What to do with Dredged Materials? Topic of Environmental Council Meeting
The TMACOG Environmental Planning department brought together the various agencies and departments most concerned with dredging the Maumee River shipping channel for a close look at the subject at a meeting September 25.
The need for dredging is not in dispute. Joe Cappel, director of cargo development at the Toledo-Lucas County Port Authority, outlined the situation. The western basin of Lake Erie and the Maumee River are shallow. If left to nature, the large amounts of sediment flow down the Maumee River would clog the mouth of the river. The question is what to do with the sediment that is dug out and moved. With recent attention to harmful algal blooms, scientists want to know what role dredged materials have in contributing to phosphorus in the lake. It’s clear that phosphorus is implicated in the growth of harmful algal blooms.
Much of the dredged material is currently shipped a few miles out and dropped into Lake Erie, a practice called open lake placement. Some sediment is confined in artificial islands. For many years environmentalists and others have recommended that the U.S. Army Corps of Engineers (USACE), which is responsible for dredging, pursue beneficial uses for the dredged materials rather than open lake disposal. See the TMACOG resolution here.
|Facts About Dredging:
|• Each year, more than 700 vessels call at the Port of Toledo
• Each year, 12 million tons of cargo move through the port
• The federal navigation channel is more than 25 miles long
• Dredging maintains a depth of 27 feet, a couple feet deeper than the average depth of the western Lake Erie basin.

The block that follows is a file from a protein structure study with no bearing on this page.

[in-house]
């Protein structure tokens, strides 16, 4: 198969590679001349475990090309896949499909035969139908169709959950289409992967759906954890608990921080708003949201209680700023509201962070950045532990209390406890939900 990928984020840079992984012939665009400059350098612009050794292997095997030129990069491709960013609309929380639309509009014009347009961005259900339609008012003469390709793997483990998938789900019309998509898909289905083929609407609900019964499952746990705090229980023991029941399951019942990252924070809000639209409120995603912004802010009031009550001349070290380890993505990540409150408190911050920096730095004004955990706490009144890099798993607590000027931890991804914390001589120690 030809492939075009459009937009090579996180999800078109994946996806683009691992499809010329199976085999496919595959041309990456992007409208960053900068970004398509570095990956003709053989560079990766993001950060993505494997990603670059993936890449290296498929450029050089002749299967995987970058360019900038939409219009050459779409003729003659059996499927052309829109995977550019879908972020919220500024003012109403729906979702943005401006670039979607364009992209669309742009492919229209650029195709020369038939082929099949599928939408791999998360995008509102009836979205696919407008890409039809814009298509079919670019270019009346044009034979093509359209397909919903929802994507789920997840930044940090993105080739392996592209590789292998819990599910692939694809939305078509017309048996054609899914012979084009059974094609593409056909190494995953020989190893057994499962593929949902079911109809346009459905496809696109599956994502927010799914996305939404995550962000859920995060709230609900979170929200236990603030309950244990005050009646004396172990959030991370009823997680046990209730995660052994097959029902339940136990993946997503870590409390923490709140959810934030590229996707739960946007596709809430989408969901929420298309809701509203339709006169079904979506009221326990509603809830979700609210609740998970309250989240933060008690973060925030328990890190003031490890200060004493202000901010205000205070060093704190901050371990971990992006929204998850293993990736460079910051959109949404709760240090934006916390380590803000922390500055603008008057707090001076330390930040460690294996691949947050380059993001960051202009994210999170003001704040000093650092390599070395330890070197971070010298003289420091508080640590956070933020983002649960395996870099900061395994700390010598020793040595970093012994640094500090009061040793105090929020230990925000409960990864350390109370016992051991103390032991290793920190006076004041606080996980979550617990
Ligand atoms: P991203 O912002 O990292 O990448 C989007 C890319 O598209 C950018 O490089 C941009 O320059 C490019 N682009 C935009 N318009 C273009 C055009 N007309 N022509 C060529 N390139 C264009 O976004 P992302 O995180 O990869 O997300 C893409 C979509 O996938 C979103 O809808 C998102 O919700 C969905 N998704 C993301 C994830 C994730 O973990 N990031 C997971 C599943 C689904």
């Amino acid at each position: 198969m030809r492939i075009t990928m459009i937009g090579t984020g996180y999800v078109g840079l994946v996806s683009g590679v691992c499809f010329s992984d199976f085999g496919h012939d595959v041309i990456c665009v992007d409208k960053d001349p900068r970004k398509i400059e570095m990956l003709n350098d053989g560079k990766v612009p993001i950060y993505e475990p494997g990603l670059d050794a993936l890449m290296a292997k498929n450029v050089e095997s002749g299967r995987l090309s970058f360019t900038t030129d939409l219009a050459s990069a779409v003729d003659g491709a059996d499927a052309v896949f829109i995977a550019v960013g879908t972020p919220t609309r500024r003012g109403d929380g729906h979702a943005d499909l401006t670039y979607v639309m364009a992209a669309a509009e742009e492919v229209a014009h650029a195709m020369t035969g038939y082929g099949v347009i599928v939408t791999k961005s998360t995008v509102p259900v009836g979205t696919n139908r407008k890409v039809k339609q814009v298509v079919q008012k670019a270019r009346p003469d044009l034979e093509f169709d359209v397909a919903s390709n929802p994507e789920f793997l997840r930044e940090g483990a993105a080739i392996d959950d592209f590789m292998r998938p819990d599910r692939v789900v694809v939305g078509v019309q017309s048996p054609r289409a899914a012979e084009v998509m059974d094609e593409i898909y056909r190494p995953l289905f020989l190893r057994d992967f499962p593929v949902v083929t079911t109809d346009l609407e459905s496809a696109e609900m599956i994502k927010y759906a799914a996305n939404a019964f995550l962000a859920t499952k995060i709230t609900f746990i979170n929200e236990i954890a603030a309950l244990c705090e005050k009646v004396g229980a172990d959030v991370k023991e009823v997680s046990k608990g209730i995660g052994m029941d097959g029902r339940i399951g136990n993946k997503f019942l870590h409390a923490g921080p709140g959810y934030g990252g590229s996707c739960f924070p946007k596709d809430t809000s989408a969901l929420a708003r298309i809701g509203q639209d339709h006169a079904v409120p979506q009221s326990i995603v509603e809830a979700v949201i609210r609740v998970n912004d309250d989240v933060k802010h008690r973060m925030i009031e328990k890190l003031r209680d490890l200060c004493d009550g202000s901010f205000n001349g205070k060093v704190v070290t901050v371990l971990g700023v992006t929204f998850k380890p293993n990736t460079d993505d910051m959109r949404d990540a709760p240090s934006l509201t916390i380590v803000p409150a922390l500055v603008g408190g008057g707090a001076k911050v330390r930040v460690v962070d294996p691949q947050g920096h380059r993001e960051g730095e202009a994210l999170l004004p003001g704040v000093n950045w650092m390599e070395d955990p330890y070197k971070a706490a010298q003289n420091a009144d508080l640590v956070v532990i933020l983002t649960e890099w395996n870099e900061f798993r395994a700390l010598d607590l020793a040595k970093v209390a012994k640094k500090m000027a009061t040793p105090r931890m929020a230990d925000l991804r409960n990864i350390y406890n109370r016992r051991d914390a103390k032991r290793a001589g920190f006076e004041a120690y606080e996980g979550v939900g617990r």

• An average of 800,000 cubic yards of material is dredged out of the channel every year.
• This is by far the largest amount of dredging required by ports in the Great Lakes system.
At the September meeting, Mike Pniewski of the Corps announced the results of a report studying the potential for placement of Toledo Harbor dredged material in the western Lake Erie basin to influence harmful algal blooms. The complete USACE report is here. Pniewski presented a summary of the findings:
• Most dredged materials stay in a mass; less than 5% of dredged materials are dispersed to the water column
• Dredged sediment and associated phosphorus at the placement area re-suspend and deposit at the same rate as other lake bottom areas
• No difference in algal biomass was found at the placement area when disposal areas and other areas were compared
John Hull, chair of Hull & Associates, responded to the USACE report and described some potential uses of dredged sediment. While not disputing the findings of the USACE report, he noted that additional data would be needed to confirm the results. He pointed out that the study was limited in the number of samples, and that it did not look at the effect of storms or other lake conditions as recommended by the Ohio EPA, and that the areas studied might not be representative of the Lake Erie conditions. He asked the question, why, if we are digging out the sediment anyway, and we know that it has phosphorus in it, we do not remove it from the system and do something else with it? Some viable options for using dredged materials include raising the elevation of agricultural fields which would improve drainage and productivity; improve lake side parks; and restore wetland areas. The effectiveness and cost of all options needs to be studied. Hull concluded that we are on the right track with active involvement of governments, local business leaders, and academic research. He added that the role of government is to provide funding and support for programs designed by the concerned parties.